Culture-based perceptions of academic achievement among low-income elementary students

A. Wade Boykin, Aretha Albury, Kenneth M. Tyler, Eric A. Hurley, Caryn T. Bailey, Oronde A. Miller

Research output: Contribution to journalArticlepeer-review

31 Citations (SciVal)


This study examined the influence of culture on students' perceptions of academic success. Students read scenarios depicting hypothetical classmates achieving success through the cultural themes of individualism, competition, communalism, or verve. Students reported their social endorsement for the hypothetical classmates. A 2 x 4 repeated measures analysis, examining the effects of cultural group and cultural theme on students' endorsement, revealed an interaction between the two variables. African American students were significantly more accepting of communal and vervistic high-achieving peers than European American students. European American students endorsed individualistic and competitive high achievers significantly more than African American students. These and other findings suggest that the value students attach to academic success should not be understood in the absence of cultural considerations.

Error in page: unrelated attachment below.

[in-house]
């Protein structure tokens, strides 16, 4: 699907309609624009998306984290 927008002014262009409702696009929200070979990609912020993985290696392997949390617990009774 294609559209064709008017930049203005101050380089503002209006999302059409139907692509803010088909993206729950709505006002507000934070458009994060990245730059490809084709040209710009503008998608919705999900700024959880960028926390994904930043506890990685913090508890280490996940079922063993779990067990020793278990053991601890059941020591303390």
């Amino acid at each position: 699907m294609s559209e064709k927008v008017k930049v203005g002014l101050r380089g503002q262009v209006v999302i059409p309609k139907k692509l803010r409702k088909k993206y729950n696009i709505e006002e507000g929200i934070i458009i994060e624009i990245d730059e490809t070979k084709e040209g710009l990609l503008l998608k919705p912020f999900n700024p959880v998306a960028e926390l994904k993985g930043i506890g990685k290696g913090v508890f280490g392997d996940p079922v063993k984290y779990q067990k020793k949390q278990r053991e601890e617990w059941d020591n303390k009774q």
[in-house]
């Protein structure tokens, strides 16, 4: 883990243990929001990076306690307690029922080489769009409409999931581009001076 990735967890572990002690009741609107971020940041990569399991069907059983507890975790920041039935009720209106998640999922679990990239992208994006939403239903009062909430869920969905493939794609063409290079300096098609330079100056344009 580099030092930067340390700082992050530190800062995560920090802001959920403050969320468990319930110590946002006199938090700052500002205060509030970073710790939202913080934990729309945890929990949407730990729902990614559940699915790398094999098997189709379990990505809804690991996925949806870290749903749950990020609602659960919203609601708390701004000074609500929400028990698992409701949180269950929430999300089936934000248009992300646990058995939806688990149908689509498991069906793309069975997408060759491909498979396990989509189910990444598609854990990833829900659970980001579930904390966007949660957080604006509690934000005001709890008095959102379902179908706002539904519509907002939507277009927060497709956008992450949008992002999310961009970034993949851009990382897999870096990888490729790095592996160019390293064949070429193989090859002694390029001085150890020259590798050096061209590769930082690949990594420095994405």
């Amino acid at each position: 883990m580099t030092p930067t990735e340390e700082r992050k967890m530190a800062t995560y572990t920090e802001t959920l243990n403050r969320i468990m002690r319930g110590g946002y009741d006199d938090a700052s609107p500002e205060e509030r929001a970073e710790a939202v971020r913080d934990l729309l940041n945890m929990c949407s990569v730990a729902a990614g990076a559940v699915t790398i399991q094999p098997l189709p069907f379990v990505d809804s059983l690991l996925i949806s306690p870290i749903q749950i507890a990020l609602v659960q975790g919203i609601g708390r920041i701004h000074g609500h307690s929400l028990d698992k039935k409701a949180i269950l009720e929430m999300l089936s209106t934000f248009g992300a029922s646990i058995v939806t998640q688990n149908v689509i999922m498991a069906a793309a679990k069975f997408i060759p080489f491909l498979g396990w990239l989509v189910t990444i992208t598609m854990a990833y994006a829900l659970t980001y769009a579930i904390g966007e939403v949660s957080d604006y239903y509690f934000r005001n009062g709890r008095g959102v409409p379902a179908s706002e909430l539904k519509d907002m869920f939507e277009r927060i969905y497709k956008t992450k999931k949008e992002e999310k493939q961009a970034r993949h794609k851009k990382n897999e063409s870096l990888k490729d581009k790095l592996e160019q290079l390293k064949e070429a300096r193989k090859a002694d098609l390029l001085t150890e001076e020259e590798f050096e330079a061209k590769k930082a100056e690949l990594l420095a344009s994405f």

Original languageEnglish
Pages (from-to)339-350
Number of pages12
JournalCultural Diversity and Ethnic Minority Psychology
Issue number4
StatePublished - Nov 2005


  • African American academic achievement
  • Communalism
  • Cultural orientation
  • Culture
  • Individualism

ASJC Scopus subject areas

  • Social Psychology
  • Sociology and Political Science


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